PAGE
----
|Origin:||Furuya-ishi. Wakayama prefecture, Japan.|
|Size:||14 x 8.5 x 8 cm (w x h x d)|
|Daiza:||Carved in Japan from rosewood, beautiful craftsmanship. The daiza is carved with 'scroll'
design feet, the traditional style used for Furuya stones.
||Made of a hardwood and fastened with a flat chord tie. This second box, ('nijubako' in Japanese) is used
to protect the kiri box which sits inside when in storage. Nijubako are used in Japan to protect kiri boxes and further protect their contents, and having one with this stone is an
indication the owner, Sengyu, cherished it highly.
||Made of Kiri wood (Paulownia) and used to store and protect the stone when not on display.|
Written on the outside of the sliding lid from right to left is...
Furuya-ishi. The stone's origin.
"So-domon" ("Twin Caves") The stone's name.
Written on the inside of the lid is...
The four characters on the right date the suiseki to 1991.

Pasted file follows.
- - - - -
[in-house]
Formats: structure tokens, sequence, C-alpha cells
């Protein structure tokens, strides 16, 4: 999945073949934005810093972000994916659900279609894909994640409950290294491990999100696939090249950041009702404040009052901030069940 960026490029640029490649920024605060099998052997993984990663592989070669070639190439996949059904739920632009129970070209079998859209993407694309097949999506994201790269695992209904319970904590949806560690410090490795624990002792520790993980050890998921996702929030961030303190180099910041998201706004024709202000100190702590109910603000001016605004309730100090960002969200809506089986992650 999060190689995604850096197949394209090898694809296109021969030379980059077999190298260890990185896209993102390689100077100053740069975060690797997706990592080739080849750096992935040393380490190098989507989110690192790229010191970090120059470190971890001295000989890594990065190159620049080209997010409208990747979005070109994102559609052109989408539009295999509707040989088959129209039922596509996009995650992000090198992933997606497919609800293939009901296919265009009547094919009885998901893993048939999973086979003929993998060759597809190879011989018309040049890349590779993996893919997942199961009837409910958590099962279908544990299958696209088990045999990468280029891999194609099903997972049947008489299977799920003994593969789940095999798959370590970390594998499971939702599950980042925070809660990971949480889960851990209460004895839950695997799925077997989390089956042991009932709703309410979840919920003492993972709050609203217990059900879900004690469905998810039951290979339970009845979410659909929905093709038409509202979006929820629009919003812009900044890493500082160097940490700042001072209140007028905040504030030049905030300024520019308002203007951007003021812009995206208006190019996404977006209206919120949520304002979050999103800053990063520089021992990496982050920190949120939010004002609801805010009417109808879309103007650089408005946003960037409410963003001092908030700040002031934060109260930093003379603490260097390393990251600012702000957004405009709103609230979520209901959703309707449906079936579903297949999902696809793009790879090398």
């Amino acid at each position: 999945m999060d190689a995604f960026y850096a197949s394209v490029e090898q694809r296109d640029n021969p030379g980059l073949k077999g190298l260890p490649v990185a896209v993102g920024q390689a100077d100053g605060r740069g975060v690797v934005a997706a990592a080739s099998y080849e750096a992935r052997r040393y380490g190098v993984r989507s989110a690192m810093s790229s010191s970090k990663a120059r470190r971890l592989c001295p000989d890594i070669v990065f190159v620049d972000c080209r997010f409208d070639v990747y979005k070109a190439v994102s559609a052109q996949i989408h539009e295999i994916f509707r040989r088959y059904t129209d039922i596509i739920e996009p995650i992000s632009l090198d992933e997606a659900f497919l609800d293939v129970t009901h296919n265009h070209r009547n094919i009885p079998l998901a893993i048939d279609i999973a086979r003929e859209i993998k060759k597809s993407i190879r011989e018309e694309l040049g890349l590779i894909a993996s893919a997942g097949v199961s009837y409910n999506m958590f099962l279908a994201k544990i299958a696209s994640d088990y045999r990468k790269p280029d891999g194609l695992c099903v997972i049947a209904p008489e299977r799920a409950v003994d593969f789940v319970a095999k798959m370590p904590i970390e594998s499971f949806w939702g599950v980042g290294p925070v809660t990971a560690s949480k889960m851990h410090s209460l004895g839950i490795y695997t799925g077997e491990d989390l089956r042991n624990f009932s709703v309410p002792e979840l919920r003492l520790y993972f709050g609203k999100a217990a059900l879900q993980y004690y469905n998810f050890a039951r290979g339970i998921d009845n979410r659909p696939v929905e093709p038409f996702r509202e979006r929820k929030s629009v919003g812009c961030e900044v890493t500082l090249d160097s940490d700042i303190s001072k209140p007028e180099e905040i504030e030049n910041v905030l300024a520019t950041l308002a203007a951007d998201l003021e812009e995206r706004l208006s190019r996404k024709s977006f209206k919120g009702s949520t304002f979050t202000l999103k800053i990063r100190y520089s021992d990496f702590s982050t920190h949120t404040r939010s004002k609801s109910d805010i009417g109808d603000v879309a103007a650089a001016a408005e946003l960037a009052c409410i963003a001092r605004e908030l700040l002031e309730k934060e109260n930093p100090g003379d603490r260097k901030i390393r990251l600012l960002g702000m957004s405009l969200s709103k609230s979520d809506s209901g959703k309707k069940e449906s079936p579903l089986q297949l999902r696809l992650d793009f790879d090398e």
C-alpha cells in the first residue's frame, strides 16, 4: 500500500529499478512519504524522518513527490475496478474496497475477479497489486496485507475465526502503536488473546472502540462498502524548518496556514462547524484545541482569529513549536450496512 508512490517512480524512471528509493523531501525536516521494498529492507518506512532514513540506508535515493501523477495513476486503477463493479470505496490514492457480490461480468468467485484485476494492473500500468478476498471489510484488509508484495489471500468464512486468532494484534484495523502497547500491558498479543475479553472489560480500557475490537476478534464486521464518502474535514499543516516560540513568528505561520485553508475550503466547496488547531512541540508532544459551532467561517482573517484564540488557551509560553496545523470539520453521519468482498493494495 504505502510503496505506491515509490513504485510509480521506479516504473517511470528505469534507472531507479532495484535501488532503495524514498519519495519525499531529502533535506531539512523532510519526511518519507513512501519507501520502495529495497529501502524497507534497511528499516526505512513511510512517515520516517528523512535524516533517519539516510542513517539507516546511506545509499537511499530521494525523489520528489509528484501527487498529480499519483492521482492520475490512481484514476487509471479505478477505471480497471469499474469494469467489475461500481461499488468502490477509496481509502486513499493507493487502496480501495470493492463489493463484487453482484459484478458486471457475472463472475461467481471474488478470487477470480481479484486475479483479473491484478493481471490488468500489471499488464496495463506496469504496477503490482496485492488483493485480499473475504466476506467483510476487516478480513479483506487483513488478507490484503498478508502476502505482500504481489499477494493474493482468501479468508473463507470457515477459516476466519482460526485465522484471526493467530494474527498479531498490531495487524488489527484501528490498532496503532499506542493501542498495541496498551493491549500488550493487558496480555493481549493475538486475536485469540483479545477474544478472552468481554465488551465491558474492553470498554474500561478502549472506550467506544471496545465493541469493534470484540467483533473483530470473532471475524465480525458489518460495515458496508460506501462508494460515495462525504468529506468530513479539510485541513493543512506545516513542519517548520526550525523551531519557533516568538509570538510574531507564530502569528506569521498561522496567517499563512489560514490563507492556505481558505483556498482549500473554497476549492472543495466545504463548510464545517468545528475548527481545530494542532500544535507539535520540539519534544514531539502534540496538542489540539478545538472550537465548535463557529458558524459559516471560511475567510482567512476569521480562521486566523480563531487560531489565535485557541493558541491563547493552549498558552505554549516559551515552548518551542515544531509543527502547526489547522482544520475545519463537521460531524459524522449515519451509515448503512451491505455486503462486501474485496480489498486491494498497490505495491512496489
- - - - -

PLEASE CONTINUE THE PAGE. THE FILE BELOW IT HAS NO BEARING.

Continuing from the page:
The three characters above Sengyu's red seal read "Sengyu dai", which means "Title by Sengyu".
From this we known the stone was owned by a collector named Sengyu who named it and inscribed the box.
||A fine quality, double boxed Furuya stone in the form of a mountain landscape with two dramatic caves at its base and
it is from this feature the stone gets its name.|
"Domon", a stone with openings that suggest caves, tunnels, or arches, are a popular type of suiseki in Japan, and with two openings, this stone has been named "So-domon", which means "Twin Caves" or "Double Arches", depending on the viewer's perspective.
||SOLD, with thanks.